As can be seen in FIGURE 2, the foundation beams, walls, floors and roof are each built up from interengaging elements. The part of the foundation beam 1 which can be seen -in FIGURE 2 is built up from two adjoining open-ended box-shaped foundation elements 10 and 11 of triangular cross-section and part of a further adjoining foundation element 12. The floor 3 is built up from rectangular floor elements 13, 14 and 15 which engage one another by their longer edges and from similar door elements 16, 17 and 18 Whose shorter edges engage corresponding edges of the elements 13', 14 and 15. The part of the wall shown in FIGURE 2 is composed of three rectangular wall elements 19, 20 and 21 which engage each other by their longer edges and by three similar rectangular Wall elements 22, 23 and 24 which engage each other in a similar manner and each of which is in vertical alignment With a corresponding one of the wall elements 19, 20 and 21. The wall 5 is similar to the wall 4, three wall elements 25, 26 and 27 being located at the same level as the wall elements 19 to 21, visible lin FIGURE 3. A further element 28 of the wall 5 located at the same level as the wall elements 22 to 24 is visible in FIGURE 1.

The floor 6 is of Isimilar construction to the floor 3 and the part of it shown in FIGURES 1 and 2 is composed of four rectangular floor elements 29, 30, 31 and 34, see FIGURE 2. One end of the floor element 29 is disposed between the elements 19 and 22 of the wall 4 and the opposite end of the floor element 29 is disposed between the elements 25 and 28 of the wall 5. The other elements 30, 31 and 34 are arranged in a similar manner with respect to -other wall elements.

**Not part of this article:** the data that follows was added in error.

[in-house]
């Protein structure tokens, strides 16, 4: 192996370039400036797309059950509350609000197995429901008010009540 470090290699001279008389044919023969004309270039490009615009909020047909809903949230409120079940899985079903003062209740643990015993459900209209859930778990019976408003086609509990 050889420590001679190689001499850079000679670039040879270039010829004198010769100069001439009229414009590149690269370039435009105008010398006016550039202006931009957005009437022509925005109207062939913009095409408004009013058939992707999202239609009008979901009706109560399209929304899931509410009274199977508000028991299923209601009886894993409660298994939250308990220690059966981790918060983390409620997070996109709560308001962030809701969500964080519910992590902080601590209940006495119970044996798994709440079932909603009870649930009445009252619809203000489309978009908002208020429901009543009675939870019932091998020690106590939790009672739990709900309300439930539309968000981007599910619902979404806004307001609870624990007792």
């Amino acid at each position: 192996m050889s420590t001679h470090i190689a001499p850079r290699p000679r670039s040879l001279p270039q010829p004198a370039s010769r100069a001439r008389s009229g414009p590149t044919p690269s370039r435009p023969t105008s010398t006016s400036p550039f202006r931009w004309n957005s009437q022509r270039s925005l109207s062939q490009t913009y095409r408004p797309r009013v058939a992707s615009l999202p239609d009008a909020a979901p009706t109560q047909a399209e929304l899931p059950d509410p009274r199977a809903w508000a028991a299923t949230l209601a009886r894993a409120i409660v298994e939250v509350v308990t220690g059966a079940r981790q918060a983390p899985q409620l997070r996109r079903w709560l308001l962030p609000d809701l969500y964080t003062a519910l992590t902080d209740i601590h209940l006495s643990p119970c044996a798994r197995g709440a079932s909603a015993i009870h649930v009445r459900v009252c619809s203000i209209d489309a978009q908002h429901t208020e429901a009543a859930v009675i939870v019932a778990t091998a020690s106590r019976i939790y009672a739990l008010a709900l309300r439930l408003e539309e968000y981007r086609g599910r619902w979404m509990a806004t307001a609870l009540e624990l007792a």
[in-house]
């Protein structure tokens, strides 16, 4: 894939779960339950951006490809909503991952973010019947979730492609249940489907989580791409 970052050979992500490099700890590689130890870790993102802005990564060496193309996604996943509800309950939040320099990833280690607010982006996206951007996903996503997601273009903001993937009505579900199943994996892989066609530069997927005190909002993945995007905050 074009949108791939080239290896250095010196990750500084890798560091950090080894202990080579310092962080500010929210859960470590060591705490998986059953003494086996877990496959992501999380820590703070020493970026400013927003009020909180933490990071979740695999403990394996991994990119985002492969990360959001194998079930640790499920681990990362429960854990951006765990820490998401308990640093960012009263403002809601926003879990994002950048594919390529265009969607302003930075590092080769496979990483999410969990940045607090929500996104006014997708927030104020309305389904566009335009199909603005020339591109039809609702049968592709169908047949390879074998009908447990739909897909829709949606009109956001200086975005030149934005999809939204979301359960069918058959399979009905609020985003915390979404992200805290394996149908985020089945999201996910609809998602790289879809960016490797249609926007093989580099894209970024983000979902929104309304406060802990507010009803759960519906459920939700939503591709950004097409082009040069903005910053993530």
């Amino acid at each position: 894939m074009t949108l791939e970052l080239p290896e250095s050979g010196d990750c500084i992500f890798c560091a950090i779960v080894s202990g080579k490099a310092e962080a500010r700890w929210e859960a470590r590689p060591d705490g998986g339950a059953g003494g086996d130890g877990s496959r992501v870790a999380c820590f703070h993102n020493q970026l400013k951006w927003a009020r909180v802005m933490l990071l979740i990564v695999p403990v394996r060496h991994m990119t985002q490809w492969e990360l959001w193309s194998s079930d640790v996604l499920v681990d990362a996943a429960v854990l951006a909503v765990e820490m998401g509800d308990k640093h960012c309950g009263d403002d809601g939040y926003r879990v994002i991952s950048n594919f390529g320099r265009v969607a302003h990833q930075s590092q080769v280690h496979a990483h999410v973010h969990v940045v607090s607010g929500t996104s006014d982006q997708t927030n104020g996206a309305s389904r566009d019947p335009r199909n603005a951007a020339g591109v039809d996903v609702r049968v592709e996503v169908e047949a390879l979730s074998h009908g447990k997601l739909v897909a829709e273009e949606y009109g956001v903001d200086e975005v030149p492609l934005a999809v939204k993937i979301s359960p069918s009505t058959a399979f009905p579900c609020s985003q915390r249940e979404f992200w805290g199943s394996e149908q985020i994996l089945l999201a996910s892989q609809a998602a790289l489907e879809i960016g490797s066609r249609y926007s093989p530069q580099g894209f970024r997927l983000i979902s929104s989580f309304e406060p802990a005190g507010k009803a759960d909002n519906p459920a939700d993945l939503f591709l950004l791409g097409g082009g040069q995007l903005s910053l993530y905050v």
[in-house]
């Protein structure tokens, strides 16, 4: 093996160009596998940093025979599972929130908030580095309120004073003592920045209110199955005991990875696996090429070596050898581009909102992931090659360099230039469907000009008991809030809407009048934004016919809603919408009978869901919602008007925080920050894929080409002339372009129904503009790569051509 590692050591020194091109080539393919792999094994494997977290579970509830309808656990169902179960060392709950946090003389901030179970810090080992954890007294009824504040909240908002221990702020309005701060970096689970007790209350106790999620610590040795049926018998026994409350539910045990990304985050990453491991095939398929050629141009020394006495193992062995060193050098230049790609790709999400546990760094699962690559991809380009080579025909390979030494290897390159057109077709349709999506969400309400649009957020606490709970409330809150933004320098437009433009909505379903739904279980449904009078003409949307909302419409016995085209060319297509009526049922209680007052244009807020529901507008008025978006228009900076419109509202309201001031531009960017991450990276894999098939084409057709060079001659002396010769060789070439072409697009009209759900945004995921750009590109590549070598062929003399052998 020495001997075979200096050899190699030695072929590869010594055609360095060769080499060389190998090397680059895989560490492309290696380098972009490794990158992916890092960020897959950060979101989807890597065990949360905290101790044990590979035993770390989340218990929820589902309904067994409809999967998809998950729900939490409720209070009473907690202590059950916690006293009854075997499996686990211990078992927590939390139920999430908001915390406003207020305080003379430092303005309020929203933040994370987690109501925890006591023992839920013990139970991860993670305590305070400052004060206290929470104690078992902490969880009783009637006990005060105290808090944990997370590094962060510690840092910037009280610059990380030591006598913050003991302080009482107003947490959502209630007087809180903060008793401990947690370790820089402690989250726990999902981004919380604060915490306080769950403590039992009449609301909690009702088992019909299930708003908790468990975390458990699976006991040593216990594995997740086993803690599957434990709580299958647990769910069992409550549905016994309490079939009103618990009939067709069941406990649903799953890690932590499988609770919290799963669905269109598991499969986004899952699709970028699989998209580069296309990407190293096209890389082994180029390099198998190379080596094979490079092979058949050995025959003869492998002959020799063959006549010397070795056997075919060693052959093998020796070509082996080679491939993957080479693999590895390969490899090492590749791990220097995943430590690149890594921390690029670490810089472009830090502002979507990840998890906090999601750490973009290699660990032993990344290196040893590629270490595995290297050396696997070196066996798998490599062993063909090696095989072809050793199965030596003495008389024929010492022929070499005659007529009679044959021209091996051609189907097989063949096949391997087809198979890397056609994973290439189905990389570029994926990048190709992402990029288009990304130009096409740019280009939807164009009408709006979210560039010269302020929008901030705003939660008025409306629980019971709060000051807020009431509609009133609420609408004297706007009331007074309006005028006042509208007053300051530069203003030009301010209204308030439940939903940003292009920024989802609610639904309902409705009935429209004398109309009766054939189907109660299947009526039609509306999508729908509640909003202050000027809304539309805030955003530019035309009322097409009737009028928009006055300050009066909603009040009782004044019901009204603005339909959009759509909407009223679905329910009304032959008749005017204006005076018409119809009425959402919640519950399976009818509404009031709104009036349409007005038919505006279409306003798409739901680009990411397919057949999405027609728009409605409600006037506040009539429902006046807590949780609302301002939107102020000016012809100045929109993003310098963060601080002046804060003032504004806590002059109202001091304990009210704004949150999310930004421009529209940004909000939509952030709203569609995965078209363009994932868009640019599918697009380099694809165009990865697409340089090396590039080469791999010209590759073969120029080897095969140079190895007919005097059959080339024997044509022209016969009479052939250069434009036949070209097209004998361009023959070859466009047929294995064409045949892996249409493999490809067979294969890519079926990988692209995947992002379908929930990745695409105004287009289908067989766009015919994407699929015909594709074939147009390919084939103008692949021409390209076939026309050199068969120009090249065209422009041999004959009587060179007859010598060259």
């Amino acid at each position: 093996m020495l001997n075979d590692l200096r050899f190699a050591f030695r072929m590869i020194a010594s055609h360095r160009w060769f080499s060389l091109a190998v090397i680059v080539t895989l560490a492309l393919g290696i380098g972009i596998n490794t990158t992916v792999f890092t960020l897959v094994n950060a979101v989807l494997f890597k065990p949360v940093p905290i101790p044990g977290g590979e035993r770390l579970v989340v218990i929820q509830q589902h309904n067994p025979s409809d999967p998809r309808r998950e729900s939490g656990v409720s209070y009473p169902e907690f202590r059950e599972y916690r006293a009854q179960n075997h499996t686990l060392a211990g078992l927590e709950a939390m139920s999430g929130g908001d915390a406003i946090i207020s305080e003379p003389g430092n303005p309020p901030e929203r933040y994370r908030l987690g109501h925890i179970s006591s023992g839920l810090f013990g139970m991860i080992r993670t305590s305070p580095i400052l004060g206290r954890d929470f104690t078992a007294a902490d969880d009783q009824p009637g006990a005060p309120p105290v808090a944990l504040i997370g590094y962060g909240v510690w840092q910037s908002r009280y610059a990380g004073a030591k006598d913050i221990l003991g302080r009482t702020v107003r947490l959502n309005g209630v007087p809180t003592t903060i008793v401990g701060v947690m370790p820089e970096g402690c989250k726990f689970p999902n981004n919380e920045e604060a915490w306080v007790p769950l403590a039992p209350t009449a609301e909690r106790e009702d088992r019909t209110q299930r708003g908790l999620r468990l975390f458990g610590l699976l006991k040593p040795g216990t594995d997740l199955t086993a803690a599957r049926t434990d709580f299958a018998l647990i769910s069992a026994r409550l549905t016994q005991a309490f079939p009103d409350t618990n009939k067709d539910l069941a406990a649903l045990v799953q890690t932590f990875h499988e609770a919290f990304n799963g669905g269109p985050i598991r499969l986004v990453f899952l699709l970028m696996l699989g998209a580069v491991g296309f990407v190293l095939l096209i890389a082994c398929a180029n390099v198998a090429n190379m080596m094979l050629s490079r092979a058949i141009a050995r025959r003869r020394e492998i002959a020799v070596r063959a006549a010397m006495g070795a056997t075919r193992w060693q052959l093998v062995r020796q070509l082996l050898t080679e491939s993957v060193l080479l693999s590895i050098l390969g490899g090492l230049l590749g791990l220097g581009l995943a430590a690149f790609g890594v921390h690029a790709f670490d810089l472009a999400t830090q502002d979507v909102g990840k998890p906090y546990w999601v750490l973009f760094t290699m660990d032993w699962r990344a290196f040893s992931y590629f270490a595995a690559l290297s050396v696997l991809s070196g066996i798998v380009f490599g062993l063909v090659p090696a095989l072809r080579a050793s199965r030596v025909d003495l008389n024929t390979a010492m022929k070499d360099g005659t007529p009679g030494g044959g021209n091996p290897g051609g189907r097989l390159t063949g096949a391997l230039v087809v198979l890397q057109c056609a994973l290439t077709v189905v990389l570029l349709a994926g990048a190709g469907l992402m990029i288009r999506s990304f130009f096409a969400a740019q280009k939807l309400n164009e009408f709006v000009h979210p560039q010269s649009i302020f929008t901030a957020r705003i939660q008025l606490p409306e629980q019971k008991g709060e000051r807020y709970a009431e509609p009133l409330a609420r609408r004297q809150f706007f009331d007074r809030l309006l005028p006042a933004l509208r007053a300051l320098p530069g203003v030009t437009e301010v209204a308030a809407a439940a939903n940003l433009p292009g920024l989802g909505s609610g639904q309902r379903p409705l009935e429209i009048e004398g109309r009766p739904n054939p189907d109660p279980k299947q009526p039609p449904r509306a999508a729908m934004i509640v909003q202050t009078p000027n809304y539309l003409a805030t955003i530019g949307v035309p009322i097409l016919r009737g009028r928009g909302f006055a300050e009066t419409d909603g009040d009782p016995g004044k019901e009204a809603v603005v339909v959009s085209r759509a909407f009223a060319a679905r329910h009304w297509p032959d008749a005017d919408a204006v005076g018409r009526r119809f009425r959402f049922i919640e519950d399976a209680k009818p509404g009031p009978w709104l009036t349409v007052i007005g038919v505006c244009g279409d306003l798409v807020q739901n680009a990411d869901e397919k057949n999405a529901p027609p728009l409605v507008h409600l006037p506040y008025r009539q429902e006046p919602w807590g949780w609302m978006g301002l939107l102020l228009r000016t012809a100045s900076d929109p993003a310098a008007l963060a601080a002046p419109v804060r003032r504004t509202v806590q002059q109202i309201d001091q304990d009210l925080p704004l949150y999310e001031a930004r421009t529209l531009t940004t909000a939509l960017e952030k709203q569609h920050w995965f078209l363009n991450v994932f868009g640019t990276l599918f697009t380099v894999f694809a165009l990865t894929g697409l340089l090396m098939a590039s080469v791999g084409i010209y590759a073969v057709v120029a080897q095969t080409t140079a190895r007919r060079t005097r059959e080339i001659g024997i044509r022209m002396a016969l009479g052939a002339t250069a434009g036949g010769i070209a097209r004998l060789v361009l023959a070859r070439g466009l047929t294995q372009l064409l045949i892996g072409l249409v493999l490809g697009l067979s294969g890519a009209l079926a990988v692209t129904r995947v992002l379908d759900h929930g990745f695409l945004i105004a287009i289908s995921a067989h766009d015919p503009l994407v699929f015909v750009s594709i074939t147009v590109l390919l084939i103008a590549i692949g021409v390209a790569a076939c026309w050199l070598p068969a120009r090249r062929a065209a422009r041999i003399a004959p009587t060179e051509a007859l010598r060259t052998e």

The roof 9 is of similar construction to the floors 3 and 6 and the part thereof which can be seen in FIG- URES 1 and 2 Iis comprised by four interengaged rectangular roof elements 35, 36, 37 and 38. As can be seen in FIGURE 1, the roof element 35 is laid upon the uppermost edges of the Wall elements 22 and 28.' The other roof elements 36 and 38 are arranged on the uppermost edges of further wall elements in a similar way. The elements which form the wall 4 are secured to one another by a plurality of vertically disposed fastening means 39 as seen in FIGURE 4 which extend parallel to the longer edges of the rectangular wall elements and by a plurality of horizontally disposed fastening means 40 which extend parallel to the shorter sides of the said elements. The elements which form the floor 3 are also secured to one lanother by two series of fastening means, each fastening means 41 of one series extending par-allel to the longer sides of the rectangular floor elements whereas each fastening means 42 of the other series extends parallel to the shorter sides of the said elements.

The elements composing the floor 6 and the roof 9 are secured to one another by fastening means arranged in the same manner as the fastening means of the iloor 3 and, accordingly, are designated by the same reference numerals.

The fastening means used to secure the elements of the wall 5 to one another 'are the same -as those used in respect of the wall 4 and, once again, the same reference numerals are used in both cases. The foundation elements of the two foundation beams 1 yand 2 are secured to one 'another in a similar manner by means of horizontally disposed fastening means 43 and 44 which extend longitudinally of the said beams.

Referring to FIGURES 4 and 5 of the drawings, the connections between the oor, wall and roof elements can be seen in greater detail. The fastening means 39 consist of a plurality of rods arranged to co-operate with mem- E bers anchored in the foundation, floor, wall and roof elements to clamp these elements securely to one another.